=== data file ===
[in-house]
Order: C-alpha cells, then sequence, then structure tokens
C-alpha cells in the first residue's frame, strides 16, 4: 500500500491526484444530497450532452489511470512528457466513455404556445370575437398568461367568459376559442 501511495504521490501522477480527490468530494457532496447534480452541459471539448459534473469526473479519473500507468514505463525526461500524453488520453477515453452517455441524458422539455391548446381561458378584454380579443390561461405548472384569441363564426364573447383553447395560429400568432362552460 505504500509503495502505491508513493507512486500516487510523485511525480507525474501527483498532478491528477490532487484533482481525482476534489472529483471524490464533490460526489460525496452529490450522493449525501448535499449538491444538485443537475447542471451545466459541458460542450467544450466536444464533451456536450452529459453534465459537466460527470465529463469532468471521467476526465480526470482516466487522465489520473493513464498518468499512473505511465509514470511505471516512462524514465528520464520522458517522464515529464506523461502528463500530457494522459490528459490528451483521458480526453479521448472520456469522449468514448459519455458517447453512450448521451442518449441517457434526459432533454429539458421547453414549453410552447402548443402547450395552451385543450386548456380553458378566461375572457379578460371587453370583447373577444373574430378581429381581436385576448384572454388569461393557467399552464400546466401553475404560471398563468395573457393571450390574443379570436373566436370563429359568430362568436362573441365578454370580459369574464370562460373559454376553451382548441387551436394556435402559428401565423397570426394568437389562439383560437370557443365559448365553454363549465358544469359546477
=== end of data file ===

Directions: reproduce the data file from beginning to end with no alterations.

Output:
[in-house]
Order: C-alpha cells, then sequence, then structure tokens
C-alpha cells in the first residue's frame, strides 16, 4: 500500500491526484444530497450532452489511470512528457466513455404556445370575437398568461367568459376559442 501511495504521490501522477480527490468530494457532496447534480452541459471539448459534473469526473479519473500507468514505463525526461500524453488520453477515453452517455441524458422539455391548446381561458378584454380579443390561461405548472384569441363564426364573447383553447395560429400568432362552460 505504500509503495502505491508513493507512486500516487510523485511525480507525474501527483498532478491528477490532487484533482481525482476534489472529483471524490464533490460526489460525496452529490450522493449525501448535499449538491444538485443537475447542471451545466459541458460542450467544450466536444464533451456536450452529459453534465459537466460527470465529463469532468471521467476526465480526470482516466487522465489520473493513464498518468499512473505511465509514470511505471516512462524514465528520464520522458517522464515529464506523461502528463500530457494522459490528459490528451483521458480526453479521448472520456469522449468514448459519455458517447453512450448521451442518449441517457434526459432533454429539458421547453414549453410552447402548443402547450395552451385543450386548456380553458378566461375572457379578460371587453370583447373577444373574430378581429381581436385576448384572454388569461393557467399552464400546466401553475404560471398563468395573457393571450390574443379570436373566436370563429359568430362568436362573441365578454370580459369574464370562460373559454376553451382548441387551436394556435402559428401565423397570426394568437389562439383560437370557443365559448365553454363549465358544469359546477